Wednesday, June 3, 2009

Catafalque and Quincunx

For me and my friends, and presumably others of that approximate generation, an essential part of the mid-70s/mid-teenage quasi-counterculture canon was the illustrated writing of Edward Gorey. Though we may have sensed his linguistically extravagant, at times absurdist, mock-horror was perhaps not precisely a lost continent from the map of early 19th century Gothic literature, I’m not sure we quite realized he was living and writing in New York City at the same time Television and the Patti Smith Group were playing at C.B.G.B. – at the very least he seemed to be some obscure and chronologically displaced pre-War New Englander like H.P. Lovecraft.

In any event, Gorey’s love of arcane words continued to intrigue me for many years as I gradually found out what they all meant, but I somehow missed the derivation of "Amphigorey", with which he titled a pair of collections of his work. Lazily conflating the prefix "amphi-" (meaning "both" or "double") with "anthology" and thinking it a portmanteau word with no other reference, I was surprised recently to find the French word “amphigouri” in the pages of Le Rouge et Le Noir and accepted my Larousse de Poche’s gloss of it as “gibberish”. A week or so later, I immediately stumbled upon it again, in an English translation of Raymond Queneau’s Witch Grass. Thinking the translator might have allowed herself a bit of liberty, I turned to the O.E.D., to find that “amphigouri” and “amphigory” are both accepted in English usage. The derivation is uncertain but perhaps related to “category” and “allegory”.

As for Queneau, his French title is Chiendent (dogtooth). Though "Witch Grass" may be the North American plant name for the exact species which that French name refers to (Dichanthelium boreale), it seems like the pun or multiple meanings of the title could have been echoed in translation with a little less botanical fidelity. How about "Hound's tongue", of the genus Cynoglossum, part of a family which includes wild comfrey, a Native American medicinal plant of uncertain relationship to the old World comfrey (Symphytum officinale), or "horehound" (brothels are a persistent theme in the book), a folk term for a flowering plant of the Lamiaceae family, which includes mint?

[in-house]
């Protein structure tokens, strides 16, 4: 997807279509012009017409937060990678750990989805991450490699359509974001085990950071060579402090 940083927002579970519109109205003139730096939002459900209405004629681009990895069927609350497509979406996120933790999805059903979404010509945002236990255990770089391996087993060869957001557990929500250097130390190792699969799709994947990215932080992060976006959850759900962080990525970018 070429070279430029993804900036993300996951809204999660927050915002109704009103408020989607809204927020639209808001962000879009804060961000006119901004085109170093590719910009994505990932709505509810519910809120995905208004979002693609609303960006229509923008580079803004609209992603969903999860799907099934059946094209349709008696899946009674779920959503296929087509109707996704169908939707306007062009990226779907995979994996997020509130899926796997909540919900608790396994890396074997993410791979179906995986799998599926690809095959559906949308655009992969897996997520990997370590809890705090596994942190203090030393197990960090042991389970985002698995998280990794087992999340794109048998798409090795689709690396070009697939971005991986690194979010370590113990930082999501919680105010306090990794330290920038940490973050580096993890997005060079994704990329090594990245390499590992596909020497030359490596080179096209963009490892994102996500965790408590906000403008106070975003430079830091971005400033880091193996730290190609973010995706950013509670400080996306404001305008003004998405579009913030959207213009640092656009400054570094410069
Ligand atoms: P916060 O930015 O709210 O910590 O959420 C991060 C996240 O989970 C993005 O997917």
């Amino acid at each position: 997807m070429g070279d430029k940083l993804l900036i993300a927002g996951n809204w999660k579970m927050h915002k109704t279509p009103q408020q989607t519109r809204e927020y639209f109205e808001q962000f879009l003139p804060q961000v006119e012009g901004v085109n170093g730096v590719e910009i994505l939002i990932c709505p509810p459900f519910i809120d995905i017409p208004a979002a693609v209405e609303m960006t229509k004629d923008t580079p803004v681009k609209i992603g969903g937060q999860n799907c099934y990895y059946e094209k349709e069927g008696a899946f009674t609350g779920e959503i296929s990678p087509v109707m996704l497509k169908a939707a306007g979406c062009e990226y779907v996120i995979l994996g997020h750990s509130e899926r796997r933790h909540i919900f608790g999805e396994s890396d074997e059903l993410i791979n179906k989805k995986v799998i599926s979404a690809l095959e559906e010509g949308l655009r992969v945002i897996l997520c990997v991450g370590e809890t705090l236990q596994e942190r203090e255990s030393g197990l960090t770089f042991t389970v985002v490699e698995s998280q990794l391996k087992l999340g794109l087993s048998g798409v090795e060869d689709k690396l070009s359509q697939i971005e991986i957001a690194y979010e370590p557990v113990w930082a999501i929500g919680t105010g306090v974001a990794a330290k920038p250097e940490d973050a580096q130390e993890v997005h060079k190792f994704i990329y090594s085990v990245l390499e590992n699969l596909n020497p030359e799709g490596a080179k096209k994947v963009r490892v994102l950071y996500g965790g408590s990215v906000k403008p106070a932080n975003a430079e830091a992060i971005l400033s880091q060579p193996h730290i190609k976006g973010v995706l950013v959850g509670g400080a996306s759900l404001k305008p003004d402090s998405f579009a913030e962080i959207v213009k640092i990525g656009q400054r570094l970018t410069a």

Monday, June 1, 2009


On a recent fine May midday, I set out to walk a pleasant two miles to Mazzotti Music to pick up a fixed guitar amp and found the usual plethora of books that seem to line my path everywhere. To begin with, a street giveaway carton yielded up four volumes of legendary early 70s Detroit ghetto naturalist Donald Goines. Whether I need to read all four remains to be seen - Daddy Cool went down fast like the kind of snack food that leaves you feeling a bit queasy.

A block party in Park Slope provided an exemplar of a somewhat different African-American literary aesthetic, Wanda Coleman, whose Heavy Daughter Blues: Poems & Stories 1968-1986 was published by Black Sparrow Press, so you know (if you are familiar with their work) what a distinctive look the book has. Coleman's curriculum vita (I see from the credits) includes a stint with Anna Halprin's Dancers' Workshop, so you might further connect the dots with having seen Daria Martin's Minotaur, a film of a Halprin-choreographed duet, when it was showing at The New Museum earlier this spring.

Strolling around street fairs in Brooklyn, I have found, gives you a reasonable chance of seeing The Gowanus Wildcats; Saturday was my second sighting. They are a drill team (not step dancers, as they always remind you), 10 early teenage girls from a public housing project, whose level of precision is perhaps more folk art than West Point, but all the more engaging for it (here's a segment).

Finally, guitar amplifier retrieved and bánh mì sandwich consumed, I headed off to the Cake Shop for an evening of what Time Out sort of touted as hipster metal. I got there in time for Darsombra, a one-man band from Baltimore. With 8-string bass, guitar, a vocal mike and about 30 effects pedals, Brian Daniloski (barefoot on his own Persian rug) creates huge throbbing waves of winedark sound that could pretty much pass for electronic music without the little bit of doom-metal subculture trappings. The set was perfectly paced and timed – quite exciting.

Philadelphia's Stinking Lizaveta followed – I have seen them a handful of times and felt respectful but never quite enthralled. On this occasion, whatever those inhibitions were got thrown to the wind and I felt, at least for the duration of their set, like they were the best band I'd ever seen, a form of selective amnesia that often affects for me some subset of a particularly good show, but doesn't always sustain itself to coming home and writing about it. Seismic exuberance, raw power...I fear I will cheapen my transcendent experience with rock critic hyphenations (instrumental prog-metal-skronk etc) but comparisons abound with all sorts of things from Return To Forever's epoch-defining Hymn of the Seventh Galaxy to Quebec's Voivod and everyone there knew they had seen something remarkable.